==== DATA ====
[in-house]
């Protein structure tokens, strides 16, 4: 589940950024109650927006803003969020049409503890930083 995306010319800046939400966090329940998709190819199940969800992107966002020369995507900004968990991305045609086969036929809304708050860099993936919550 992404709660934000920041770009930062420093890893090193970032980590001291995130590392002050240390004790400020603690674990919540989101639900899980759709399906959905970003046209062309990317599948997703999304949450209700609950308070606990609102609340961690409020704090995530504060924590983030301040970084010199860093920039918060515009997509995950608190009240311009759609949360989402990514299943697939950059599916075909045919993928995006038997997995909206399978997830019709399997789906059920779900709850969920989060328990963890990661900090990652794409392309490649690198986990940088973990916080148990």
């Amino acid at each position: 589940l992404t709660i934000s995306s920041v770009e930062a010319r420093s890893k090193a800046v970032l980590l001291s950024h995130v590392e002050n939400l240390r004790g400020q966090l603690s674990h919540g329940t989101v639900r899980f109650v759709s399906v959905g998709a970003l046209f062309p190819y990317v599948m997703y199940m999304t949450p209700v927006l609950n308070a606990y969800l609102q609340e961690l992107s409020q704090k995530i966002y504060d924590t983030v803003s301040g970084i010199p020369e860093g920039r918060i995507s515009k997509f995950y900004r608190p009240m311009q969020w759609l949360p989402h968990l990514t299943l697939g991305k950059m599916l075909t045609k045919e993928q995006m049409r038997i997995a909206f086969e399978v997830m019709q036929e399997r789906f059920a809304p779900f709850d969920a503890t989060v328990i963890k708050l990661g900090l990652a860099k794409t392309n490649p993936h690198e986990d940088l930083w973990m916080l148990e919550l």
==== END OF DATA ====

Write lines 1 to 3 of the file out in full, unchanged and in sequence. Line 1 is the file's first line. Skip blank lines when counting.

[in-house]
């Protein structure tokens, strides 16, 4: 589940950024109650927006803003969020049409503890930083 995306010319800046939400966090329940998709190819199940969800992107966002020369995507900004968990991305045609086969036929809304708050860099993936919550 992404709660934000920041770009930062420093890893090193970032980590001291995130590392002050240390004790400020603690674990919540989101639900899980759709399906959905970003046209062309990317599948997703999304949450209700609950308070606990609102609340961690409020704090995530504060924590983030301040970084010199860093920039918060515009997509995950608190009240311009759609949360989402990514299943697939950059599916075909045919993928995006038997997995909206399978997830019709399997789906059920779900709850969920989060328990963890990661900090990652794409392309490649690198986990940088973990916080148990």
């Amino acid at each position: 589940l992404t709660i934000s995306s920041v770009e930062a010319r420093s890893k090193a800046v970032l980590l001291s950024h995130v590392e002050n939400l240390r004790g400020q966090l603690s674990h919540g329940t989101v639900r899980f109650v759709s399906v959905g998709a970003l046209f062309p190819y990317v599948m997703y199940m999304t949450p209700v927006l609950n308070a606990y969800l609102q609340e961690l992107s409020q704090k995530i966002y504060d924590t983030v803003s301040g970084i010199p020369e860093g920039r918060i995507s515009k997509f995950y900004r608190p009240m311009q969020w759609l949360p989402h968990l990514t299943l697939g991305k950059m599916l075909t045609k045919e993928q995006m049409r038997i997995a909206f086969e399978v997830m019709q036929e399997r789906f059920a809304p779900f709850d969920a503890t989060v328990i963890k708050l990661g900090l990652a860099k794409t392309n490649p993936h690198e986990d940088l930083w973990m916080l148990e919550l």